Basic Principles of Contract Drafting
The foundation for every legal relationship between two or more parties is established on a basis of a contract. A contract is a document containing a set of terms and clauses framed by the individuals, companies and/or other legal entities that specifically dictates the relationship between such individuals in the future. Once the contract is drafted, affirmed and signed by the parties, it must be registered. Please note that registration of a contract is a very important task that must be completed by the parties to the contract (refer to “why register a contract” in this article for more on this).
Law of Pleadings in India
The object of jurisprudence is to do justice to a just cause of an individual who approaches the court for justice. Every person who approaches the court seeking justice is called 'Suitor'. The statement of grievance filed before the court is called 'suit'. The judicial process starts with the institution or filing of the suit. The suit instituted or filed before the court is called plaint' and the suitor who files the suit is called the 'plaintiff. The opposite party against whom the suit is filed is called 'Defendant', and his contention or defence is called 'written statement'. The procedure regarding the institution of the plaint and other aspects are incorporated in various provisions of Civil Procedure Code, 1908, supplemented by rules and amendments framed by various State Governments. This subject is very critical for any law graduate we would recommend studying drafting pleadings course beyond regular curriculum.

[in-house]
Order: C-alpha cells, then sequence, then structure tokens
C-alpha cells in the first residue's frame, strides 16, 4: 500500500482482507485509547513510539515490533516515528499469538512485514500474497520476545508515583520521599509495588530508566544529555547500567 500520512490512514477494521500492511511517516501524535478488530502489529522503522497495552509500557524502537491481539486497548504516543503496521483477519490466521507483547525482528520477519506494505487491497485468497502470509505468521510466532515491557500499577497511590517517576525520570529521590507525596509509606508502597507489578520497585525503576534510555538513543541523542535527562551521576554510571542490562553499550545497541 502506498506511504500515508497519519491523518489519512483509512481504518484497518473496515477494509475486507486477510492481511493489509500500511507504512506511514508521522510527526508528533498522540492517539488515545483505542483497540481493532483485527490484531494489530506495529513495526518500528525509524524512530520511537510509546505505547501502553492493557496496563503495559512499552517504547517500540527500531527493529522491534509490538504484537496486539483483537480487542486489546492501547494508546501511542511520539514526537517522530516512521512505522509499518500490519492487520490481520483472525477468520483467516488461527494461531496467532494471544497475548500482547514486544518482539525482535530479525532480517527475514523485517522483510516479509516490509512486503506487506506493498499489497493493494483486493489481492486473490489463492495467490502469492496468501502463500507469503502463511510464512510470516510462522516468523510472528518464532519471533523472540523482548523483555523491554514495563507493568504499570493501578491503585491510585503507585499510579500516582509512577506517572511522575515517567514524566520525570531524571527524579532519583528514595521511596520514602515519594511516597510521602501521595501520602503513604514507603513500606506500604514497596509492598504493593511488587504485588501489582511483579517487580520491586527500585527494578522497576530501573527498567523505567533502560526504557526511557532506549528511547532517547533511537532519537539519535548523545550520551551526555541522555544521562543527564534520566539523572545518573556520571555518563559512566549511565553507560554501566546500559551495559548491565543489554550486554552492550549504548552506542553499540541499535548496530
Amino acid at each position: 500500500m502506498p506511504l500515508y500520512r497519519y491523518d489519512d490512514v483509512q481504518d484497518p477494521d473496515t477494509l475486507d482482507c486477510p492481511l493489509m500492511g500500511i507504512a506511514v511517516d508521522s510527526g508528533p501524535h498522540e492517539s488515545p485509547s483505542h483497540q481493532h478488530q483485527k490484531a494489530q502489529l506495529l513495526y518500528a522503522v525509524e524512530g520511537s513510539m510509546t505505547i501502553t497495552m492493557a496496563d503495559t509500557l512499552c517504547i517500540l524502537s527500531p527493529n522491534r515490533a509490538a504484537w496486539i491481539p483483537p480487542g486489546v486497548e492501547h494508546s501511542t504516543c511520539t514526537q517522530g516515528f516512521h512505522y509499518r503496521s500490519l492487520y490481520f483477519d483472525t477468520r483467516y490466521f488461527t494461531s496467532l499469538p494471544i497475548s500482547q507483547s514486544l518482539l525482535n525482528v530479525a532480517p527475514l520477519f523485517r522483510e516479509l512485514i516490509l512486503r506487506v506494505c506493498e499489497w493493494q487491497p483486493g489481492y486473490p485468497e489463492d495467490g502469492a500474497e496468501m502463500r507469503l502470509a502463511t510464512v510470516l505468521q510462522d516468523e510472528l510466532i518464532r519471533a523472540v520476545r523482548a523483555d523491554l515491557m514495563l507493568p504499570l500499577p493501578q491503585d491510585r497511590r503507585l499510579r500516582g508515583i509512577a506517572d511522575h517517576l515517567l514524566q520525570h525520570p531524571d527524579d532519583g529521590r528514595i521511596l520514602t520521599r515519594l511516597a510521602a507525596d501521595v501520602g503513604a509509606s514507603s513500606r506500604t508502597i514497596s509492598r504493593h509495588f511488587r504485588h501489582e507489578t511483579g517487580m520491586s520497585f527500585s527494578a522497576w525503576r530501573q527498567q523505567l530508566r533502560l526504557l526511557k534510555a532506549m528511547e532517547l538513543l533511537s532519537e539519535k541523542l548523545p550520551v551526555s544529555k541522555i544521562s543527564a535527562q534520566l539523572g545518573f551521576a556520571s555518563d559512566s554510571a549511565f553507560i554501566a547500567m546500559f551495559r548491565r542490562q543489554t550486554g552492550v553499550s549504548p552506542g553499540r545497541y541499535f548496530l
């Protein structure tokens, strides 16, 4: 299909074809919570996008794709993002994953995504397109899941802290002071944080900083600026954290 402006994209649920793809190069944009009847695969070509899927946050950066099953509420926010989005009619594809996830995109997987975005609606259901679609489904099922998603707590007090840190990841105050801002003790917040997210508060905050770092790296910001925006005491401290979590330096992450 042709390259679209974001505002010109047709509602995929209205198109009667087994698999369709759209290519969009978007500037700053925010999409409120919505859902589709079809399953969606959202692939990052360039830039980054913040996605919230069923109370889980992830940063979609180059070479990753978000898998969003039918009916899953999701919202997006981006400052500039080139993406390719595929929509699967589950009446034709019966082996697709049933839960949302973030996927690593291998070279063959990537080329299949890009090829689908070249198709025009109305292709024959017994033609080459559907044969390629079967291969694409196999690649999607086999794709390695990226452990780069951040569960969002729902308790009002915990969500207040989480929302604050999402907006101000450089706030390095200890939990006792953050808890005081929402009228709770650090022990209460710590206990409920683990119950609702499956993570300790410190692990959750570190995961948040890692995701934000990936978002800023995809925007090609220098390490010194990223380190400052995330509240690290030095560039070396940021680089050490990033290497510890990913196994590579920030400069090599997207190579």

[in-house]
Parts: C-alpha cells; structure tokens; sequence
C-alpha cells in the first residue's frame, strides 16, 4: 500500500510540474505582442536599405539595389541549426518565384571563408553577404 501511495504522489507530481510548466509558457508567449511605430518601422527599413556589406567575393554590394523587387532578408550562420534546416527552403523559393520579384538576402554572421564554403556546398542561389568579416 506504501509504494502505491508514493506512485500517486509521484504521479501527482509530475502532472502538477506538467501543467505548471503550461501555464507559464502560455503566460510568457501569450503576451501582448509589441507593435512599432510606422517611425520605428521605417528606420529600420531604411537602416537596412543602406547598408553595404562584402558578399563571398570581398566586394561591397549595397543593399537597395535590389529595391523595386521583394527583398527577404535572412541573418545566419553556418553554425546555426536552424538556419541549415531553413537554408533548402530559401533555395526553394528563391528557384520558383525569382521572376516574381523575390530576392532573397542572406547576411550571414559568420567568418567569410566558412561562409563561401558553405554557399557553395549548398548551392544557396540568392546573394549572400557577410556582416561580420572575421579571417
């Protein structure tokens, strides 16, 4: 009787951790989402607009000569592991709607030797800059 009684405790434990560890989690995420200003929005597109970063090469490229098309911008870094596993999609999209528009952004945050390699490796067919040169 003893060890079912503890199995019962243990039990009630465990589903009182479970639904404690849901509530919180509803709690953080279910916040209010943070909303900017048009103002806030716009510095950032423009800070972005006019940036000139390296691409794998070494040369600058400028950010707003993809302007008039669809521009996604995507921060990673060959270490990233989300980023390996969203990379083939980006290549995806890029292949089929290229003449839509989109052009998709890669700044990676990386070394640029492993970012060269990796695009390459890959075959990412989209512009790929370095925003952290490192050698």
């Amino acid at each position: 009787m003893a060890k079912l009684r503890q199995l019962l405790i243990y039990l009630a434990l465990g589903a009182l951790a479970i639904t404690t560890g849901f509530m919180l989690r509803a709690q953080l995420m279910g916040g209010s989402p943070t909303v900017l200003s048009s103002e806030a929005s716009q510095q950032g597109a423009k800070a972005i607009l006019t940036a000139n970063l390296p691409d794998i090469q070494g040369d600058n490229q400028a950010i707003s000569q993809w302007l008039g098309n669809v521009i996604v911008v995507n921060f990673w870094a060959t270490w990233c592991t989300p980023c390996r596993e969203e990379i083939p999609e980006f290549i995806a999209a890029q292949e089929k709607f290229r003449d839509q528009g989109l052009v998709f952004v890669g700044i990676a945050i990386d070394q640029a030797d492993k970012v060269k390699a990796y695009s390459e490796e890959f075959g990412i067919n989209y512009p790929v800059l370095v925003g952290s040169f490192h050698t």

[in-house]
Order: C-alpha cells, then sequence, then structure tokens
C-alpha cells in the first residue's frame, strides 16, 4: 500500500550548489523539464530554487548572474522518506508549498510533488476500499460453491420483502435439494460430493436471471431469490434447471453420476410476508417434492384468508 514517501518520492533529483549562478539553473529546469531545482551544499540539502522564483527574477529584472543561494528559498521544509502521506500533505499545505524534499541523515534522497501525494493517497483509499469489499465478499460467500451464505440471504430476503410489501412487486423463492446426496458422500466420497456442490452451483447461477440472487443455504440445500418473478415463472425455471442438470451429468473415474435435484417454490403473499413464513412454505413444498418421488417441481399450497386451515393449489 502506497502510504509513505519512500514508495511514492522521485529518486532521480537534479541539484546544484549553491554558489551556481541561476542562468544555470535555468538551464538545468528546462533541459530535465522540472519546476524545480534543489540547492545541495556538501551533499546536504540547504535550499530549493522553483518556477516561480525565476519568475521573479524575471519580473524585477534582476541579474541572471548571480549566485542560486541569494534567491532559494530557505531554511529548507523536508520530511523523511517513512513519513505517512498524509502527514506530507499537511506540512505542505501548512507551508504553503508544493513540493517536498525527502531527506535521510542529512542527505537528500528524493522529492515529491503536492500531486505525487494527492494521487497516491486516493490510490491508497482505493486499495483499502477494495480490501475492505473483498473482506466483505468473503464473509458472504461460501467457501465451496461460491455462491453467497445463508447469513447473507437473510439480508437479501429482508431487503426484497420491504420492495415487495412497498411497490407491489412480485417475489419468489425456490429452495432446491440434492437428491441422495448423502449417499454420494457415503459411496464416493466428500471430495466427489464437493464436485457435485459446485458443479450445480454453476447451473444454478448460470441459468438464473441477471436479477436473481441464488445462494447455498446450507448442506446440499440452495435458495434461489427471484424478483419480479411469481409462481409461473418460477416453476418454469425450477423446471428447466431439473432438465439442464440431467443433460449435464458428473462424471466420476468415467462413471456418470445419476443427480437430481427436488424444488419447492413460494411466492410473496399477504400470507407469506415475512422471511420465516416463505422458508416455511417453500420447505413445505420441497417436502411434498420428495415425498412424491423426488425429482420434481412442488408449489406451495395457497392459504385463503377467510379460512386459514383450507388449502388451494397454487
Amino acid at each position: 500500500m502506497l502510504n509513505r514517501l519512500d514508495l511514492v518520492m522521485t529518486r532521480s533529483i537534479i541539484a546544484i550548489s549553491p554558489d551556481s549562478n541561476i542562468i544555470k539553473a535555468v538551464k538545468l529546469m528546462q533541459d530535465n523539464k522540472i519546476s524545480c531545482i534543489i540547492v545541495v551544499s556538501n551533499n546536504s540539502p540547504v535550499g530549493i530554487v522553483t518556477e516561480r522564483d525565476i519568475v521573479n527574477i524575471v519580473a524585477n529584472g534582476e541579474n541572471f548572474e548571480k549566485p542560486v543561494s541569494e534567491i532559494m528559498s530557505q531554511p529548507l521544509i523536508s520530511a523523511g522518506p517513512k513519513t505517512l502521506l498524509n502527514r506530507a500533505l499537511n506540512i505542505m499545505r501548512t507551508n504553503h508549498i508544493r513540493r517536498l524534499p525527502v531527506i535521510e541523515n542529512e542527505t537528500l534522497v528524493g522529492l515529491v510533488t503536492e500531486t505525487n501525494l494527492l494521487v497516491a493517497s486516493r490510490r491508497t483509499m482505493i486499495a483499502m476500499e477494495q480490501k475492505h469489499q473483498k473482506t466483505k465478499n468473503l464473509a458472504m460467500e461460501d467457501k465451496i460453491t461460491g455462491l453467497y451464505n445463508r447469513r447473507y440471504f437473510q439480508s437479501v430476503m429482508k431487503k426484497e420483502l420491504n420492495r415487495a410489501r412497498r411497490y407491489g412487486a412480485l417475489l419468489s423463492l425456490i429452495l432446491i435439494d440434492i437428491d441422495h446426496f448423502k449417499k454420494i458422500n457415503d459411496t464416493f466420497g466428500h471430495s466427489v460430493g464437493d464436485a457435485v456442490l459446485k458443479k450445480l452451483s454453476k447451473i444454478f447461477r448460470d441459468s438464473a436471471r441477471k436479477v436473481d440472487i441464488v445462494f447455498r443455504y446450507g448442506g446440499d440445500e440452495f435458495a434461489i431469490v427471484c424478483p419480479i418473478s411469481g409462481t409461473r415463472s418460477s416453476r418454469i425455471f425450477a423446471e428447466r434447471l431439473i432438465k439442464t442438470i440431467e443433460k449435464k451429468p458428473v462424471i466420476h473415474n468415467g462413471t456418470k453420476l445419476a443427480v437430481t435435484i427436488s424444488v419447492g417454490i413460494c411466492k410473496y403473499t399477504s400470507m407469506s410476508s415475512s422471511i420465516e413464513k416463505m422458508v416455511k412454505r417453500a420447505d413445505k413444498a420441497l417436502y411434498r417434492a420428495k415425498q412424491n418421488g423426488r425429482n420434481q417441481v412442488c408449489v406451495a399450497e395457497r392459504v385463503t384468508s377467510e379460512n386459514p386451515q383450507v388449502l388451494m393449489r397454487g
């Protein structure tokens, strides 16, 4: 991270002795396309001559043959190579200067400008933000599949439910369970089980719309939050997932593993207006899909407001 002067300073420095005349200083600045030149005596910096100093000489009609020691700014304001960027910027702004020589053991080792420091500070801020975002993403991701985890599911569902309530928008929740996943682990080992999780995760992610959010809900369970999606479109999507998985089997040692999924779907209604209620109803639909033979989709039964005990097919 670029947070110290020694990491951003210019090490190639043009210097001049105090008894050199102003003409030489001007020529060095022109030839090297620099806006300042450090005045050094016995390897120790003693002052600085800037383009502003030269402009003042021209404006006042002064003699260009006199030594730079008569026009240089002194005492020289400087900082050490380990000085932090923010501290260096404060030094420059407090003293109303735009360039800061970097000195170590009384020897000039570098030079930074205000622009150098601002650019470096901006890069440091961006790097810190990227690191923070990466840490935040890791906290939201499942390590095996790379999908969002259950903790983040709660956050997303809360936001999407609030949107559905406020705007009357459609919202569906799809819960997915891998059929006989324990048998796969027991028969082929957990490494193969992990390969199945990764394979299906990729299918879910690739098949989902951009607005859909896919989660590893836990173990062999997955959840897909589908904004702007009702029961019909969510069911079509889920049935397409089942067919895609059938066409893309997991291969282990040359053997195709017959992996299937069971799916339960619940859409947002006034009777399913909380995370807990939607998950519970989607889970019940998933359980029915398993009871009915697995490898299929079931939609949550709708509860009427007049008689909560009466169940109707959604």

What is pleading?
Order VI of Civil Procedure Code deals with pleadings in general. Order VII deals with plaint and Order VIII deals with written statement. Order VI, Rule 1 defines pleadings as follows:
Pleading shall mean plaint or written statement.
Fundamentals of Pleadings:
There is no specific form for pleadings. But there are certain fundamental Rules regarding pleadings. They derive their source from Civil Procedure Code. Order VI, Rule 2 of civil Procedure Code explains the fundamental rules regarding Pleading.
Right to Information (RTI) is an act of the Parliament of India which sets out the rules and procedures regarding citizens' right to information. It replaced the former Freedom of Information Act, 2002. Under the provisions of RTI Act, any citizen of India may request information from a "public authority" (a body of Government or "instrumentality of State") which is required to reply expeditiously or within thirty days. In case of matter involving a petitioner's life and liberty, the information has to be provided within 48 hours. The Act also requires every public authority to computerize their records for wide dissemination and to proactively publish certain categories of information so that the citizens need minimum recourse to request for information formally. RTI course certificate can be obtained by studying all the aspects which would make one fit to file RTI applications with confidence.This law was passed by Parliament on 15 June 2005 and came fully into force on 12 October 2005. Every day, over 4800 RTI applications are filed. In the first ten years of the commencement of the act over 17,500,000 applications had been filed.